I think if you look at video of the Jan 6th Capitol invasion, you’ll see quite a lot, also Hells Angels and US rightwing media commentators. Then of course there’s Hungary’s frontman, János Áder and the dictator in Belarus (and his son) and there’s also this (my fun search)

It’s an out-dated trope of masculinity - but in the US and the UK, unlike Continental Europe, there aren’t many balding politicians who’ve opted for a shaved head or a no.1; rather than a comb-over (except for the UK’s present leader, who seems, like a Roman emperor, to be opting for a comb-forward)

Quite early on in the pdf that accompanies the talk (p7), Nick Hudson (actuary and private equity investor) describes “the reality” as follows:

A virus that presents high risk to few and negligible risk to most hit some regions.

It’s airborne, spreads by minute particles.

Few are susceptible to severe disease.

There are several available treatments.

Asymptomatics are not major drivers of disease.

Lockdowns and mask mandates, never recommended before, were tried. They haven’t worked and caused great harm.

Variants are not of concern.

PCR test doesn’t diagnose.

Immunity is long lasting.

The vulnerable were hurt instead of helped.

Before that, he seems to have set up - to suit his argument - what he describes as a “false narrative” which is largely the early beliefs about the virus which subsequently changed as we learned more about it. His “reality” is again largely a matter of opinion or optimism (“Immunity is long lasting”), where it is not demonstrably false (“Variants are not of concern”).

I don’t think the Right is any less rational than the Left, though both extremes tend towards irrationality of different types. I guess we all want to think that those whose politics differ from our own are irrational!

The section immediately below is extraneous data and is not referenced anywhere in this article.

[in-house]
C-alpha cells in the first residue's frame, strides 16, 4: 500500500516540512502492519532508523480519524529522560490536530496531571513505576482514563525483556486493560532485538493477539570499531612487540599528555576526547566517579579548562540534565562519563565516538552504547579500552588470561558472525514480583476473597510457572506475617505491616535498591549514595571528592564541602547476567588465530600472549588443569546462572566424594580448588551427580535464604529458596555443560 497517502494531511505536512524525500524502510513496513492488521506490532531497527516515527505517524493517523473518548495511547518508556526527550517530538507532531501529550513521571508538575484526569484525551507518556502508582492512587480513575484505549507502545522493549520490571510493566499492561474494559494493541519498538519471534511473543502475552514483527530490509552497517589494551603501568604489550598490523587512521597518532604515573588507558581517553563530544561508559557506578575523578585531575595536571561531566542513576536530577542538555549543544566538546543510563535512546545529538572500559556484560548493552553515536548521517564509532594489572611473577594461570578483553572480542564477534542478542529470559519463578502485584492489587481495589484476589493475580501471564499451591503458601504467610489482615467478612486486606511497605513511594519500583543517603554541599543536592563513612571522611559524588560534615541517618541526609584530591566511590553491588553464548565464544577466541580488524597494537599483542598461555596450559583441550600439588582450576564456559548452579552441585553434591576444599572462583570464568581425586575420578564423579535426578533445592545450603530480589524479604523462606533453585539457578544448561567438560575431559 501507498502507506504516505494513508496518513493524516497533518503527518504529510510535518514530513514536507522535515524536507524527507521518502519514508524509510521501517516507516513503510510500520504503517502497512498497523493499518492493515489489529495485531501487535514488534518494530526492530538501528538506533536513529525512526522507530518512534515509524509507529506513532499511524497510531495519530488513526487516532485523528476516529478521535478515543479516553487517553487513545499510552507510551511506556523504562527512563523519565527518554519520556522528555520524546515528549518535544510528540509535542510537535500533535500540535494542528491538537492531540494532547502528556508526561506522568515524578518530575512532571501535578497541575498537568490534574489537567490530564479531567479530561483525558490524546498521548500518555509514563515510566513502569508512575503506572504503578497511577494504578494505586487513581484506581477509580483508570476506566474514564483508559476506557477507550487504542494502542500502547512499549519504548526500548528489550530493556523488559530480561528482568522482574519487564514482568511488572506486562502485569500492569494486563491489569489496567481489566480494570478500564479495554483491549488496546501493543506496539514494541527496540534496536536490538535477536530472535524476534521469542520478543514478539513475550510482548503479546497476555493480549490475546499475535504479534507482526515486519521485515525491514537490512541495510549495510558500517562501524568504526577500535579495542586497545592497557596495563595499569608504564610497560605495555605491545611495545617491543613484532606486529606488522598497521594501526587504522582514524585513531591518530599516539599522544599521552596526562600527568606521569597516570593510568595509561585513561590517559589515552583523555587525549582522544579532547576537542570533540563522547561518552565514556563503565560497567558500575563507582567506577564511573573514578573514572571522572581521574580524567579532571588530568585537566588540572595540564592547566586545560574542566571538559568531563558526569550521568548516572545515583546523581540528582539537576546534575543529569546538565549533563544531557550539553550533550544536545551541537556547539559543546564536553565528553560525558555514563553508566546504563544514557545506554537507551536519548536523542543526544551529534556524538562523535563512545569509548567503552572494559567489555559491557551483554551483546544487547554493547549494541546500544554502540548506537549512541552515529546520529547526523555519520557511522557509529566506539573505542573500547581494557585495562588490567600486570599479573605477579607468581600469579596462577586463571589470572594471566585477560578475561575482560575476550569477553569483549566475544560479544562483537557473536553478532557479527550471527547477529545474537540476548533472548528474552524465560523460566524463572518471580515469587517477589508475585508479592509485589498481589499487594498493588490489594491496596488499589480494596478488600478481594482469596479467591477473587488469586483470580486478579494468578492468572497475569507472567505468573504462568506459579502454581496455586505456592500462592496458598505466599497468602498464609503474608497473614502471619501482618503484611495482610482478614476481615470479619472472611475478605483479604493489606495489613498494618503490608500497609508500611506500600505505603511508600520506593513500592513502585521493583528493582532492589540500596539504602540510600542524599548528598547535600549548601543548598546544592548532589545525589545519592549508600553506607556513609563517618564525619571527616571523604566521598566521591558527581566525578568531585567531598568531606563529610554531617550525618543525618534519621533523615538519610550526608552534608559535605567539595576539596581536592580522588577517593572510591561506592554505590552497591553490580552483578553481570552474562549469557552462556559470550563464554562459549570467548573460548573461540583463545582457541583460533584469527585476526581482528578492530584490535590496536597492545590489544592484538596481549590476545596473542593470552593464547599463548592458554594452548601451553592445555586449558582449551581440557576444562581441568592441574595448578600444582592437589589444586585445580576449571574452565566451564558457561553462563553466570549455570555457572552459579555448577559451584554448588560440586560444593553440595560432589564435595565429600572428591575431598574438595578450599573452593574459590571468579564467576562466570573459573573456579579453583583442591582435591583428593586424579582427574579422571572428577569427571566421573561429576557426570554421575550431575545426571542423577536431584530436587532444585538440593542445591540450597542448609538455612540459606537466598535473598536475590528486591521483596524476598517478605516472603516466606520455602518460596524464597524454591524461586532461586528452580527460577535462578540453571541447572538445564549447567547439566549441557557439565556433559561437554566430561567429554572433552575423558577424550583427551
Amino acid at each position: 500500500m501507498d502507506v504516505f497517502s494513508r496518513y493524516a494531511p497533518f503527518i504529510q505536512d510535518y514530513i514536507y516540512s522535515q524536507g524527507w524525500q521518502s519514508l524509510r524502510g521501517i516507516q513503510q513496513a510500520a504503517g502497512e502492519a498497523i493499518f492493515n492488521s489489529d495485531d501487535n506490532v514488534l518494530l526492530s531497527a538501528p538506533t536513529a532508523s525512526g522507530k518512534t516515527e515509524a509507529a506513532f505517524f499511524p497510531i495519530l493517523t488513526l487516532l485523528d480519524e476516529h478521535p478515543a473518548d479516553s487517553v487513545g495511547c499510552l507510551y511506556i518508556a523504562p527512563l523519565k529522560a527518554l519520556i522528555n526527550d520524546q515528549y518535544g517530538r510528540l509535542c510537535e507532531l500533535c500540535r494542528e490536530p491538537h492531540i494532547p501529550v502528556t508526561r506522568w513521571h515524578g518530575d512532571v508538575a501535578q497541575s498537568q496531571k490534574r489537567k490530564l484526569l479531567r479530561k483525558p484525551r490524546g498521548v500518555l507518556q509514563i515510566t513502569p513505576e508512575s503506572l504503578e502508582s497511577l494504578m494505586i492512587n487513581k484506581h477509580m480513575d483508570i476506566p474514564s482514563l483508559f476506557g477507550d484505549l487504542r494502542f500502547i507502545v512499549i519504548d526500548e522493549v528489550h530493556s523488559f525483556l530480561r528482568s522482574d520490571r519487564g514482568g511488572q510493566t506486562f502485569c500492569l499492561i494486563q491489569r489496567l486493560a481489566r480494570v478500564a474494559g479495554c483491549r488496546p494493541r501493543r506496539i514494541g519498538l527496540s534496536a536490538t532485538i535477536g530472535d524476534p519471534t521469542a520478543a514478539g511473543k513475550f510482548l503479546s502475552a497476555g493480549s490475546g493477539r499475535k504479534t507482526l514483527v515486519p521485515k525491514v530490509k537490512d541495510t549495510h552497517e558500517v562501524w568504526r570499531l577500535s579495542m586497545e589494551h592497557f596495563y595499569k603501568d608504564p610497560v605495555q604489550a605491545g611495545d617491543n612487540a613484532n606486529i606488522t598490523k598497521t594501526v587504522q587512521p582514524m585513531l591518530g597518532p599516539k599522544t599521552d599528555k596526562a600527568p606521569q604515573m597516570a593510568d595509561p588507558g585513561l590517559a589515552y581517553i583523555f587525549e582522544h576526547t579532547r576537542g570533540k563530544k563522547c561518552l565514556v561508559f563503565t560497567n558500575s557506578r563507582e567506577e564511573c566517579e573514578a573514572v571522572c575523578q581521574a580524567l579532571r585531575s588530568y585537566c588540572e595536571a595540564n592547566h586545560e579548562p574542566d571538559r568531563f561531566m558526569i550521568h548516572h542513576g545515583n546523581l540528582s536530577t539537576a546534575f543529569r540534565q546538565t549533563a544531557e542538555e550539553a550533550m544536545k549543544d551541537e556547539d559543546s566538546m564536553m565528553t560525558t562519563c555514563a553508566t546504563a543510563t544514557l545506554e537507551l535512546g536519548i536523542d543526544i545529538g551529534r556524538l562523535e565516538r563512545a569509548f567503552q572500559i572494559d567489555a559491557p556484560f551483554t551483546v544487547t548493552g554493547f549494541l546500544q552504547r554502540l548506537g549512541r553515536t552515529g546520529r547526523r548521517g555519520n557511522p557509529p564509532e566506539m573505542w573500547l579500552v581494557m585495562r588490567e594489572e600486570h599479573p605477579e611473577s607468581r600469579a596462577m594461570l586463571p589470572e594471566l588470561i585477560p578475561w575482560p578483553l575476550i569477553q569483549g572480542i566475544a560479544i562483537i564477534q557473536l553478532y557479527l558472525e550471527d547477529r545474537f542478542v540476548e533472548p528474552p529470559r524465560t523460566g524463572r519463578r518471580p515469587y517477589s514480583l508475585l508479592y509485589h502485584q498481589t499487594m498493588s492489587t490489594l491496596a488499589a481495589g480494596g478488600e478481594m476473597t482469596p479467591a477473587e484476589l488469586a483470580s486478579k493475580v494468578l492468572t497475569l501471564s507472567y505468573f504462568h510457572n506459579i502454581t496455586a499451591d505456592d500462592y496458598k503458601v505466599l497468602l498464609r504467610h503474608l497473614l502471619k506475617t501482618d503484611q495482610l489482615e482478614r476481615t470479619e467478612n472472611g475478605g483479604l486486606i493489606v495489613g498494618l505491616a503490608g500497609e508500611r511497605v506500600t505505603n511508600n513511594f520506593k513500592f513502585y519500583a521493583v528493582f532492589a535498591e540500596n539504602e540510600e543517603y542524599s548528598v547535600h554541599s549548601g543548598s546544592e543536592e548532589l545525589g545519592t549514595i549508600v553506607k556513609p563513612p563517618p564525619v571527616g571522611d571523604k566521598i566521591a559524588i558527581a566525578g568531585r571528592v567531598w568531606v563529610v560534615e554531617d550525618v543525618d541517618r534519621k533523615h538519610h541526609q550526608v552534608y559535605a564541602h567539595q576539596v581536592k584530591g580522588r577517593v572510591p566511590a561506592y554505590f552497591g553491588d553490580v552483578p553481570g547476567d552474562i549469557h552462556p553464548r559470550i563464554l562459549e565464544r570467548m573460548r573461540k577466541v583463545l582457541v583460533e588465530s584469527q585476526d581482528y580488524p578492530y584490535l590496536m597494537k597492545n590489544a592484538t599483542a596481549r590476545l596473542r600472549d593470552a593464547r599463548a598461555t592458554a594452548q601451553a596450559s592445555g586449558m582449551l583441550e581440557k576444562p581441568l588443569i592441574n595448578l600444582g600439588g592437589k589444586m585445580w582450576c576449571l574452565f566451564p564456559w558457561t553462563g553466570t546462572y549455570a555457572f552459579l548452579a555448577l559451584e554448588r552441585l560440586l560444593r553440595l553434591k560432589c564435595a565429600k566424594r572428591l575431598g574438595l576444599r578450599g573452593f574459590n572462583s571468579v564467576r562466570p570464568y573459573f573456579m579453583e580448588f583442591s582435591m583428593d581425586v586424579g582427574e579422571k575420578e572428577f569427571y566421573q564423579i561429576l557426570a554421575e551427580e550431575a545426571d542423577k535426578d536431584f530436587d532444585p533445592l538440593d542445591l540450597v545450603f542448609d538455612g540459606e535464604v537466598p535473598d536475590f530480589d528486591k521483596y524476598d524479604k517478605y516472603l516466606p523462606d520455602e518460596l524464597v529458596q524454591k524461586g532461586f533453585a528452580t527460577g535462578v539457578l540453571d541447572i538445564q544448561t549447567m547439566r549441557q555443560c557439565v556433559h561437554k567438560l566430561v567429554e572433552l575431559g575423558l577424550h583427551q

But you’ve reminded me of another thought that occurred to me: that rejection of the need for a vaccine has the appearance at least of a faith position.

But historically the left has been linked with reason and science, the right with authority drawn from sources outside of reason (tradition, blood, religion, etc).

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What a load of cods-wallop!


Where would strict communism fit within your theory Geof?

Yes, I must admit to thinking the PANDA site had all the hallmarks of conspiracy theorism. Never mind the medicine: I’m a private equity investor and actuary, I must know more than any virologist!

– said the Left!

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I’d just assumed their hirsute appearance just reflected US social trends - more Hipster than Hitler!

Doh!! You beat me to it Tory. What a load of rubbish!

Well, not just the left - nor does everything always come down to matters of opinion.

There are clear objective historical allegiances - for example in the Spanish Civil War the right was close to the church, the left to rational secularism - superstition vs. reason was very much an aspect of the war - and you can see this pattern repeated in every period of recorded history: thinkers and leaders on the right arguing for the authority of tradition, blood-lines, religion, etc - the left appealing to evidence and reasoned argument. It’s easy to expose the irrational base of all right-wing thought - for example in Judt’s analysis of Hayek, or more recently the obvious association of right-wing figures with climate change denial - and - to get back on topic - the whole spectrum of covid-denial, anti-mask, anti-vax.

It’s a generalisation, of course - I’m definitely not saying that all religious or superstitious people, or all anti-vaxers are right-wing - but nor is it just a matter of opinion: there is a recorded history of ideas, and it does reveal patterns, ‘schools of thought’, links with political and even military conflicts, etc.